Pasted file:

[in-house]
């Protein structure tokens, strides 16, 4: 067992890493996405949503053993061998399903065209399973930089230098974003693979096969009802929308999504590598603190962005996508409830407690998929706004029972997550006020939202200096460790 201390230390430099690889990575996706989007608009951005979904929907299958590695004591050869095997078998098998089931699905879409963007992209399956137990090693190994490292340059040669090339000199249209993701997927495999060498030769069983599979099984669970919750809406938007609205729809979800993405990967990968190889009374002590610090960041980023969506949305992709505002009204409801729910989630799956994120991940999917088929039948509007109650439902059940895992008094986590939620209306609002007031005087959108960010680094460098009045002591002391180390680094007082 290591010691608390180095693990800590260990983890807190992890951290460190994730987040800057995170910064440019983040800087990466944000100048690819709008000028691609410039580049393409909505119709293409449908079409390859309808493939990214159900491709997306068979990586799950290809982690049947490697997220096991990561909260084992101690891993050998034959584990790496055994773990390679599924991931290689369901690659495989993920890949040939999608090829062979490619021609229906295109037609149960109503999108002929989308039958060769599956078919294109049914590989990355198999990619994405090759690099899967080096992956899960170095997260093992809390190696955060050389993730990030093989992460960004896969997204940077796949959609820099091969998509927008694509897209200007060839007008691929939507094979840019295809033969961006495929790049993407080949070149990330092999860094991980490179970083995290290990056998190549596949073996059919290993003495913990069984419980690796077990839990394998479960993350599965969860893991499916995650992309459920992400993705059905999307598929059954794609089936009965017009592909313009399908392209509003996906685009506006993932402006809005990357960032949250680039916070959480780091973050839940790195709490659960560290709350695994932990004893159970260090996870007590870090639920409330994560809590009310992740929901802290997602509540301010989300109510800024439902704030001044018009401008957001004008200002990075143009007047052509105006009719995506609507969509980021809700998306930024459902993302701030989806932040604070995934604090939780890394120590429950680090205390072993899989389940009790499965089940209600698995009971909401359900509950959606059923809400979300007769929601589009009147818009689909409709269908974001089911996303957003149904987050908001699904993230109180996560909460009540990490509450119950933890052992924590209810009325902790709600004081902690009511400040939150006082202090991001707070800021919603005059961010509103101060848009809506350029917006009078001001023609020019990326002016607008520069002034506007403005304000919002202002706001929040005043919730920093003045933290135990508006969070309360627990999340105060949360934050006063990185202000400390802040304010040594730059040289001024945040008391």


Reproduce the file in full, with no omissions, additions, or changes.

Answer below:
[in-house]
């Protein structure tokens, strides 16, 4: 067992890493996405949503053993061998399903065209399973930089230098974003693979096969009802929308999504590598603190962005996508409830407690998929706004029972997550006020939202200096460790 201390230390430099690889990575996706989007608009951005979904929907299958590695004591050869095997078998098998089931699905879409963007992209399956137990090693190994490292340059040669090339000199249209993701997927495999060498030769069983599979099984669970919750809406938007609205729809979800993405990967990968190889009374002590610090960041980023969506949305992709505002009204409801729910989630799956994120991940999917088929039948509007109650439902059940895992008094986590939620209306609002007031005087959108960010680094460098009045002591002391180390680094007082 290591010691608390180095693990800590260990983890807190992890951290460190994730987040800057995170910064440019983040800087990466944000100048690819709008000028691609410039580049393409909505119709293409449908079409390859309808493939990214159900491709997306068979990586799950290809982690049947490697997220096991990561909260084992101690891993050998034959584990790496055994773990390679599924991931290689369901690659495989993920890949040939999608090829062979490619021609229906295109037609149960109503999108002929989308039958060769599956078919294109049914590989990355198999990619994405090759690099899967080096992956899960170095997260093992809390190696955060050389993730990030093989992460960004896969997204940077796949959609820099091969998509927008694509897209200007060839007008691929939507094979840019295809033969961006495929790049993407080949070149990330092999860094991980490179970083995290290990056998190549596949073996059919290993003495913990069984419980690796077990839990394998479960993350599965969860893991499916995650992309459920992400993705059905999307598929059954794609089936009965017009592909313009399908392209509003996906685009506006993932402006809005990357960032949250680039916070959480780091973050839940790195709490659960560290709350695994932990004893159970260090996870007590870090639920409330994560809590009310992740929901802290997602509540301010989300109510800024439902704030001044018009401008957001004008200002990075143009007047052509105006009719995506609507969509980021809700998306930024459902993302701030989806932040604070995934604090939780890394120590429950680090205390072993899989389940009790499965089940209600698995009971909401359900509950959606059923809400979300007769929601589009009147818009689909409709269908974001089911996303957003149904987050908001699904993230109180996560909460009540990490509450119950933890052992924590209810009325902790709600004081902690009511400040939150006082202090991001707070800021919603005059961010509103101060848009809506350029917006009078001001023609020019990326002016607008520069002034506007403005304000919002202002706001929040005043919730920093003045933290135990508006969070309360627990999340105060949360934050006063990185202000400390802040304010040594730059040289001024945040008391």